I'm not telling you, dear reader, anything you don't already know. I am not a philosopher.
People blame me for being one, sometimes, just like they think that I have ever tried to "find myself." I have no idea what that would even mean.
I like Daniel Dennett qua philosopher, since he doesn't seem the least bit cranky. I know his blind spot, though I'll never be able to convince him of that. Put simply, he will go to absurd ends to ensure that not the slightest bit of non-materialism makes it into his philosophy.
Just now, I'm reading his book called Intuition Pumps and Other Tools for Thinking, which I find quite useful. His thinking exercises tend toward the absurd though, and all are dedicated to erasing any possibility for what he calls the "wonder tissue" which roughly equates to some kind of ghost in the machine.
Dennett takes great pains to demonstrate that he is not a philosophical bully the way that so many of his colleagues are, according to him. Bullies hold tight to unexamined and unexaminable notions, and berate you if you undercut their arguments. And yet I catch Dennett out using the word "surely" which he doesn't like other philosophers to use (though I suspect he's joking with his readers).
I don't think that I introduce "wonder tissue" when I find emotion and concepts to be part of cosmos and not some sort of human invention or epiphenomenon. Indeed, I might suggest that I am the more materialistic, since I don't think concepts are limited to mind, as in the human mind, which Dennett equates to the brain.
Conceptual arrangements of matter are simply static unmoving relations which aren't mediated by the exchange of meta-particles which are what force reduces to in standard accounts of physics. I'm not sure if I just coined the word meta-particle, but no scientist believes that subatomic particles are particulate in any way that would count as real. The term is metaphorical, though metaphor to me, a lover and sometime reader of Chinese classical poetry, is not the be-all end-all figure of speech.
The superposition connection in quantum physics also involves no forces, being a purely conceptual, though physically testable, relation. No “wonder tissue” required, it's just how the actual cosmos works.
Now, in measurable tangible reality, we can't ever really capture concepts in the wild. We only comprehend them with and by our minds, which is a kind of apprehension, no? But our mind is surely (!!) not embodied by the brain alone.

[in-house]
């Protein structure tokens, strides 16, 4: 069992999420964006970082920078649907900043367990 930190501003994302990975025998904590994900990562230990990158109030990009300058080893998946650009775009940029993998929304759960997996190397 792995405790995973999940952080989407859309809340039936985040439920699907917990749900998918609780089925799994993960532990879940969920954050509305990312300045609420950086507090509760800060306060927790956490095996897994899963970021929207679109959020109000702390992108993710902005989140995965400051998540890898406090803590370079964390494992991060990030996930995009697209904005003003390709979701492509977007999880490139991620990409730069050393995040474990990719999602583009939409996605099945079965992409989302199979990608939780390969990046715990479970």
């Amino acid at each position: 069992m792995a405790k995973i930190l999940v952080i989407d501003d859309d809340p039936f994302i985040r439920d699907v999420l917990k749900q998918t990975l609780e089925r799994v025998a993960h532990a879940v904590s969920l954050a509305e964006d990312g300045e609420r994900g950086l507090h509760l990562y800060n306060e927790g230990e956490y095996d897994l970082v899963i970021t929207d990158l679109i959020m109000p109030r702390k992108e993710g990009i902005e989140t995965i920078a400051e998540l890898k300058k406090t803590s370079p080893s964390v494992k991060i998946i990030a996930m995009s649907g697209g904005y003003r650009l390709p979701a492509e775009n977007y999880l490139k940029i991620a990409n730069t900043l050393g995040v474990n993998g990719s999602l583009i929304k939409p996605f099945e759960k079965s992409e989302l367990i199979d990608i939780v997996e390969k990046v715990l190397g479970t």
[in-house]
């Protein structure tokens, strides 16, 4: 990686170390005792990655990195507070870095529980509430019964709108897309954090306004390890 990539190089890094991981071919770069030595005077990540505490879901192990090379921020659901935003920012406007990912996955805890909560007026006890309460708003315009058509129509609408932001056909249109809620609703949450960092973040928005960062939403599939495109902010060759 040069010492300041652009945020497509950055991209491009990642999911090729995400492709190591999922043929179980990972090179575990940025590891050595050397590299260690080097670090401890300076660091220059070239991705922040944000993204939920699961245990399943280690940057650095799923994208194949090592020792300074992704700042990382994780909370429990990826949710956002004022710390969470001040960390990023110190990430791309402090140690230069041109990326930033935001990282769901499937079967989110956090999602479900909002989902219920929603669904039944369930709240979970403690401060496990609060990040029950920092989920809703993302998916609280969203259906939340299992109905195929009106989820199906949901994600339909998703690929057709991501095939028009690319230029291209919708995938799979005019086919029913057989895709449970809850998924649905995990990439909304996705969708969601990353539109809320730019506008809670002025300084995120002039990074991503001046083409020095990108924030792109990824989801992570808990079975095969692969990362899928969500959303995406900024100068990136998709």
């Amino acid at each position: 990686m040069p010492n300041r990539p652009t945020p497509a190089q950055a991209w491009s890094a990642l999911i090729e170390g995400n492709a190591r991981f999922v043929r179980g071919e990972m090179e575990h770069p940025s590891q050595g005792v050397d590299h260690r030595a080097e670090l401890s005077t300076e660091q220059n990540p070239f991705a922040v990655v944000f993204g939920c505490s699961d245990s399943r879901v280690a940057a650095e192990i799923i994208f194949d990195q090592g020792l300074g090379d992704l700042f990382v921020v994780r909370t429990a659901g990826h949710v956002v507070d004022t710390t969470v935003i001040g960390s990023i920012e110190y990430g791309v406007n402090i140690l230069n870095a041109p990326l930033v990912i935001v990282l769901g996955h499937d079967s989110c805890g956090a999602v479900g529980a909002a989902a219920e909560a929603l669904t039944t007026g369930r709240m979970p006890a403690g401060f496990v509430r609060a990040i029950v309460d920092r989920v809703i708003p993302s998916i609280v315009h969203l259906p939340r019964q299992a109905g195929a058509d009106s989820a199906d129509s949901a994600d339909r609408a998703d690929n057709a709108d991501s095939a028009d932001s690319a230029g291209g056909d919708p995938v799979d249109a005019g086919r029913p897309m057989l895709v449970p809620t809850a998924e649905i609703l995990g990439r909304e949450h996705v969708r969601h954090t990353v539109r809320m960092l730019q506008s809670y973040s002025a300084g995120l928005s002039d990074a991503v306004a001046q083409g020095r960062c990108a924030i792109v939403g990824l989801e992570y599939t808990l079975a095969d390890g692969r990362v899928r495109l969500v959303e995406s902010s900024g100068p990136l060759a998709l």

Sure, as Dennett often does, you might conduct reductio thought experiments to demonstrate that you can pare away all parts of the body, so long as you keep the perceptual connections active, and the mind will remain intact, though every other part of the body has been replaced by canonically "wonder-tissue" free material.
To me, this is as silly as his (is it his?) twin-earth thought experiment, or the robotic spore-like capsule in which some intuition-pump intention laden actual person seeks to preserve himself across some centuries. These thought experiments are far more outlandish than any I could ever cook up. Which becomes almost an exhibit A for why I am no philosopher.
Materialism dissolves at its fringes, as we all know and as, perhaps, his friend Hofstadter who writes variously about Gödel has proven. There remain conceptual connections in the form of non-force-mediated structures which transpose across those fringes.
You can still call it materialism if you will, though the cosmos itself becomes far more like mind than matter. Mind pervades our cosmos and always has. I sometimes call that "god" as a kind of placeholder, and certainly not to mean that "god" is some sort of grand intentional intuition pumper.
Consciousness just doesn't trouble me enough to need explaining. Ditto "free will." Both are distinctive and real things without which we wouldn't make sense at all. The philosophers just have the cart-horse arrangement backwards.
Leaping free of metaphorical usage, I might simply state that the human being has arrived at such complexity - by way of DNA and Darwinian evolution - that we qualify as microcosm to the cosmic whole. Not a mirror to it, and not, I suppose, some holographic chip off the old block, though that makes a nice metaphor.
The funny thing is that our material science, continuing on as it has beyond the cosmos-raveling of both quantum and complexity theory, is now more likely to be destructive of the conscious human-being than it is constructive. Our wonder-tissue-free machines have already taken over our minds, and there is nary a thinking soul out there any more. Certainly not the ones who want most to make a name for themselves.
Well, I'm being a bully, I guess. I'll try not to do it again. I must attend to my spore-like automobile and continue to stare at some screen or windscreen or what-you-will. Go Bills!